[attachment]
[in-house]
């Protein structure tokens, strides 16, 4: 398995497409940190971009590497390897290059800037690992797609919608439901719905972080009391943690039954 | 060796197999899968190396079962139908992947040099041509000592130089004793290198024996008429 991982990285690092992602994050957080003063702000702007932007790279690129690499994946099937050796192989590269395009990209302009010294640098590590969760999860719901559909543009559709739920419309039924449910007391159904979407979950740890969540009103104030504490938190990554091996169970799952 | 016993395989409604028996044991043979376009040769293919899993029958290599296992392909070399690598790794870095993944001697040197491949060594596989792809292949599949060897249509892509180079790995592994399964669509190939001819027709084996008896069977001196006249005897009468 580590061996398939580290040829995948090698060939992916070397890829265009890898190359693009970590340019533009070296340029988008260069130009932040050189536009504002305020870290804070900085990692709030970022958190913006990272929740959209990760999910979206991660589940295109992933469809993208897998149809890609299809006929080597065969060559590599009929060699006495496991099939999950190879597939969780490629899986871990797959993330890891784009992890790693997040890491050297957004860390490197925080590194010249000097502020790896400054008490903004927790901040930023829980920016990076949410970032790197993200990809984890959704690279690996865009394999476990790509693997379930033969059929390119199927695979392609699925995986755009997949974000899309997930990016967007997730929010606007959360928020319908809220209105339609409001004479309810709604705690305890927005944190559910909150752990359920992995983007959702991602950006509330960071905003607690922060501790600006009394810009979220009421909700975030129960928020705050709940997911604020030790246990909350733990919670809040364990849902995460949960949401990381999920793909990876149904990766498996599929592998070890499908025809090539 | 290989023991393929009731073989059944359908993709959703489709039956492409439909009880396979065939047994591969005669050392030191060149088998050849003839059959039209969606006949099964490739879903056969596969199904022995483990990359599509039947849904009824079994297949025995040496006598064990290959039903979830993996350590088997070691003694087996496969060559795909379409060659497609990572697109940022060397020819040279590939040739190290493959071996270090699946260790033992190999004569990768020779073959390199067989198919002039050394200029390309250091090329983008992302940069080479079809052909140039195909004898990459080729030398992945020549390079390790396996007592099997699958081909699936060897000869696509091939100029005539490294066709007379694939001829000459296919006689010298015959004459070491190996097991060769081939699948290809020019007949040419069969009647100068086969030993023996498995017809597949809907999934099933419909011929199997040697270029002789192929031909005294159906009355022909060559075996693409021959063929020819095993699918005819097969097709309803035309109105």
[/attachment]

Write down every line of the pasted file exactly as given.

[in-house]
């Protein structure tokens, strides 16, 4: 398995497409940190971009590497390897290059800037690992797609919608439901719905972080009391943690039954 | 060796197999899968190396079962139908992947040099041509000592130089004793290198024996008429 991982990285690092992602994050957080003063702000702007932007790279690129690499994946099937050796192989590269395009990209302009010294640098590590969760999860719901559909543009559709739920419309039924449910007391159904979407979950740890969540009103104030504490938190990554091996169970799952 | 016993395989409604028996044991043979376009040769293919899993029958290599296992392909070399690598790794870095993944001697040197491949060594596989792809292949599949060897249509892509180079790995592994399964669509190939001819027709084996008896069977001196006249005897009468 580590061996398939580290040829995948090698060939992916070397890829265009890898190359693009970590340019533009070296340029988008260069130009932040050189536009504002305020870290804070900085990692709030970022958190913006990272929740959209990760999910979206991660589940295109992933469809993208897998149809890609299809006929080597065969060559590599009929060699006495496991099939999950190879597939969780490629899986871990797959993330890891784009992890790693997040890491050297957004860390490197925080590194010249000097502020790896400054008490903004927790901040930023829980920016990076949410970032790197993200990809984890959704690279690996865009394999476990790509693997379930033969059929390119199927695979392609699925995986755009997949974000899309997930990016967007997730929010606007959360928020319908809220209105339609409001004479309810709604705690305890927005944190559910909150752990359920992995983007959702991602950006509330960071905003607690922060501790600006009394810009979220009421909700975030129960928020705050709940997911604020030790246990909350733990919670809040364990849902995460949960949401990381999920793909990876149904990766498996599929592998070890499908025809090539 | 290989023991393929009731073989059944359908993709959703489709039956492409439909009880396979065939047994591969005669050392030191060149088998050849003839059959039209969606006949099964490739879903056969596969199904022995483990990359599509039947849904009824079994297949025995040496006598064990290959039903979830993996350590088997070691003694087996496969060559795909379409060659497609990572697109940022060397020819040279590939040739190290493959071996270090699946260790033992190999004569990768020779073959390199067989198919002039050394200029390309250091090329983008992302940069080479079809052909140039195909004898990459080729030398992945020549390079390790396996007592099997699958081909699936060897000869696509091939100029005539490294066709007379694939001829000459296919006689010298015959004459070491190996097991060769081939699948290809020019007949040419069969009647100068086969030993023996498995017809597949809907999934099933419909011929199997040697270029002789192929031909005294159906009355022909060559075996693409021959063929020819095993699918005819097969097709309803035309109105």